The U.S. Equal Employment Opportunity Commission



WASHINGTON – Cari M. Dominguez, Chair of the U.S. Equal Employment Opportunity Commission (EEOC), issued the following statement today:

"The federal District Court in Philadelphia issued an order today that will delay the effective date of an EEOC rule that is designed to protect retirees' health benefits. I note that the Court characterized as ‘persuasive' the EEOC's argument that, without this exemption, employers will reduce or eliminate health benefits for all retirees. However, the Court found that the EEOC did not have authority to issue such a rule under the Age Discrimination in Employment Act.

"The EEOC plans to ask the Justice Department to appeal the District Court's decision to the Third Circuit Court of Appeals. The agency remains confident on both policy and legal bases in its authority to implement the rule. We are also confident that the Court of Appeals will correct the District Court's misunderstanding of the EEOC's authority under the ADEA and allow the rule to go into effect.

"The subject rule, which allows employers to coordinate retiree health care benefits with Medicare, has drawn strong support from both the employer and labor communities as well as from Members of Congress on both sides of the aisle. The major teachers unions continue to urge the Commission to act because the benefits of thousands of teachers nationwide remain in jeopardy without the Commission's rule.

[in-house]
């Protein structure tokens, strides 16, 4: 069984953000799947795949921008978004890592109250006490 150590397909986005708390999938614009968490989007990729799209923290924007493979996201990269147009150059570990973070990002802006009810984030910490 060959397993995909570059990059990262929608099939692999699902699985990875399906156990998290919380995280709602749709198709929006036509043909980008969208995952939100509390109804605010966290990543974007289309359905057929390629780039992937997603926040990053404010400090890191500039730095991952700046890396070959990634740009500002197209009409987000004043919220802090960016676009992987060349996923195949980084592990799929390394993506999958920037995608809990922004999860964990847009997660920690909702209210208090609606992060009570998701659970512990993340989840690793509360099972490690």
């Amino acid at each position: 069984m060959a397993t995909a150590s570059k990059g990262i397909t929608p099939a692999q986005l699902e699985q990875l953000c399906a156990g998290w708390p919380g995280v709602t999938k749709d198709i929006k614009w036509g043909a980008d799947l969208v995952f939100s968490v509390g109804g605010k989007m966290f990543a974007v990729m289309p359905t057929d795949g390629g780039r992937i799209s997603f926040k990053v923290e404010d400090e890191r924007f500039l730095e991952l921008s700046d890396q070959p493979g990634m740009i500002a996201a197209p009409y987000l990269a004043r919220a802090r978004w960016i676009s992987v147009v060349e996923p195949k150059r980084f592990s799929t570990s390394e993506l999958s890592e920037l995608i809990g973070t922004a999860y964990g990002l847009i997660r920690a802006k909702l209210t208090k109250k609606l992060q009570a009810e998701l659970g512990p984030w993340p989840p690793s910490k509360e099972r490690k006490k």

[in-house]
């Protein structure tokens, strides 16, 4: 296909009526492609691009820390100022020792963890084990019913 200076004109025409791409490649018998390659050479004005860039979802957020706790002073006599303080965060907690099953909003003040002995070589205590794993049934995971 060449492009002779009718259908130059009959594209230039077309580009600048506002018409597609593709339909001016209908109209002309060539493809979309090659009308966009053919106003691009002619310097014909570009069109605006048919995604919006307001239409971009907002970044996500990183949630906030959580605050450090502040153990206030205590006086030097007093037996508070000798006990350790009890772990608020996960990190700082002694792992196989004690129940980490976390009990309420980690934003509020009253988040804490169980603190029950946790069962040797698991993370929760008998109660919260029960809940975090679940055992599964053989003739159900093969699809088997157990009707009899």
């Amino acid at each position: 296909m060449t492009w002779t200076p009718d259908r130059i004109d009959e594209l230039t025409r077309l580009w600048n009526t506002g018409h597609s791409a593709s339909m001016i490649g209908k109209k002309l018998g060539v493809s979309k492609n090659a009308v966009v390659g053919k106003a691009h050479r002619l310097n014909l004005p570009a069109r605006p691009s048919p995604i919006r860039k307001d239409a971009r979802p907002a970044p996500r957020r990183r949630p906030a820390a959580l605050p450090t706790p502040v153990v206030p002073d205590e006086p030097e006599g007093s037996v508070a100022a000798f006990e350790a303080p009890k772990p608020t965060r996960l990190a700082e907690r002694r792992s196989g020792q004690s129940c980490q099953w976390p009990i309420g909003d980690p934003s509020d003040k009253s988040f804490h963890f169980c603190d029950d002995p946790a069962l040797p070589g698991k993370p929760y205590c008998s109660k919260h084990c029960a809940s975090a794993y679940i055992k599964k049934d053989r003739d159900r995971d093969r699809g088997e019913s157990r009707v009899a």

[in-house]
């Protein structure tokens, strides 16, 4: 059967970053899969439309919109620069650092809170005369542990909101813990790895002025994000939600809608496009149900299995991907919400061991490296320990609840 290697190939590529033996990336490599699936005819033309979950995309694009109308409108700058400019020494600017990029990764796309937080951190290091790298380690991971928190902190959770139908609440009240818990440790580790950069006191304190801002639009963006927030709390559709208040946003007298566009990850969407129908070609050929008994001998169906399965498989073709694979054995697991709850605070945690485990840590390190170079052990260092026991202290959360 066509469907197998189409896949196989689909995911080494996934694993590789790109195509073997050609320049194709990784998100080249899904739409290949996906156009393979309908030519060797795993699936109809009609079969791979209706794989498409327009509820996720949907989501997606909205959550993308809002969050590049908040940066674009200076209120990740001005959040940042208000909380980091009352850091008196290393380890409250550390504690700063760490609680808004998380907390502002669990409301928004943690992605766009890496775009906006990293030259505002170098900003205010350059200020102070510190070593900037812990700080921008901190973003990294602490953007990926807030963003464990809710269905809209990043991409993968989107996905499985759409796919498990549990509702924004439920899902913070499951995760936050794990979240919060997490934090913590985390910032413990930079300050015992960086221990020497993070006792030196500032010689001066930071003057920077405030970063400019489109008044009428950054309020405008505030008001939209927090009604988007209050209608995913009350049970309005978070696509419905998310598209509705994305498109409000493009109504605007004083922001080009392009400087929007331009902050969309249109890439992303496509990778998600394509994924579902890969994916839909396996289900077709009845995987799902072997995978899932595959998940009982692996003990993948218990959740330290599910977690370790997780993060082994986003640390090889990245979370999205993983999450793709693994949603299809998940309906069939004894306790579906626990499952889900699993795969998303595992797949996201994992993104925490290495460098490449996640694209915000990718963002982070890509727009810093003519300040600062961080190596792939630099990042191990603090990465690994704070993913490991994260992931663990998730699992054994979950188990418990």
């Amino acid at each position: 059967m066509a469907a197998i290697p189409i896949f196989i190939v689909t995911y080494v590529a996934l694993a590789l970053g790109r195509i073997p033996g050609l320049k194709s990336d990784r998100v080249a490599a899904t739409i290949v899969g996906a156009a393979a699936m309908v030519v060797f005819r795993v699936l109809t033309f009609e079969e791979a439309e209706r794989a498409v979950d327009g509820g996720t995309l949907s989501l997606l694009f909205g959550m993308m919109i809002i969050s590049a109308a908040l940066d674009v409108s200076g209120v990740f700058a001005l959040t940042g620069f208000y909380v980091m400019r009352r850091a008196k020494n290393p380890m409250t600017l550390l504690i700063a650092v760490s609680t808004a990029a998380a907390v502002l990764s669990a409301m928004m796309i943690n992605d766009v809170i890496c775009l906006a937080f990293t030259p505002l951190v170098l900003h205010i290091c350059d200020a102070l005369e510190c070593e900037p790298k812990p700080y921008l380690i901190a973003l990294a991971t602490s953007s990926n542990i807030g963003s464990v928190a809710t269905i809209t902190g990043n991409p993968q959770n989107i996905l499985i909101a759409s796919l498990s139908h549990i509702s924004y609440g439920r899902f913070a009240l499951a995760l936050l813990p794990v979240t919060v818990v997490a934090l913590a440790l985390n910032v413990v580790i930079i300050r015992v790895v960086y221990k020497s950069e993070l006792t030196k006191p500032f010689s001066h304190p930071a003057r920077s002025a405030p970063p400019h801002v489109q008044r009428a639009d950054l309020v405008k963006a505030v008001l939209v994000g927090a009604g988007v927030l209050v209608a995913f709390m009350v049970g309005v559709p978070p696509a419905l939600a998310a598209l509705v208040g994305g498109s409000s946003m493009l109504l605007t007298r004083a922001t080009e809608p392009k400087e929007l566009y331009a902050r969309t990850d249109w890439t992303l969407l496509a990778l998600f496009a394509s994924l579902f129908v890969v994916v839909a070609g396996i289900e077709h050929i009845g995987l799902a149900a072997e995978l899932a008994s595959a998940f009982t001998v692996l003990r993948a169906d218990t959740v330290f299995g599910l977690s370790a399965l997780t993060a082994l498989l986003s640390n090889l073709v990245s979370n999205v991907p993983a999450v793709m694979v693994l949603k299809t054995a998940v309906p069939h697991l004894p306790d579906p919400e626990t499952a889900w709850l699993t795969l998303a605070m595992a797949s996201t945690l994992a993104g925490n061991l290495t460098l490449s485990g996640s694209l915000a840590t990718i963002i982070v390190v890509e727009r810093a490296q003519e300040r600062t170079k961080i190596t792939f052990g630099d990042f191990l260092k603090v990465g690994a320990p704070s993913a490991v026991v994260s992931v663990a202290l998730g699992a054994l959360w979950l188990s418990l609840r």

"The new rule will help safeguard existing and future health benefits for America's retirees by ensuring that the ADEA does not impede employers' ability to offer retiree health plans. Specifically, the rule will clarify that employers may continue to coordinate retiree health benefit plans with eligibility for Medicare or a comparable state health benefit without violating the ADEA. It does not change current employer practices or plans, nor does it affect any other legal obligations an employer may have. On the contrary, the rule removes an impediment to employers so that they may continue providing retirees with critical health care coverage.

"The ADEA authorizes the Commission to approve exemptions to the law in those rare instances in which application of the law would be contrary to the public interest. Because the Erie County decision was contributing to a continuing decline in the availability of employer-provided retiree health benefits, the Commission concluded that it would be in the best interest of employers, employees, and retirees to permit employers to offer these benefits to the greatest extent possible."

The EEOC enforces the federal laws prohibiting discrimination in employment. Further information about Commission is available on its website at

This page was last modified on March 30, 2005.

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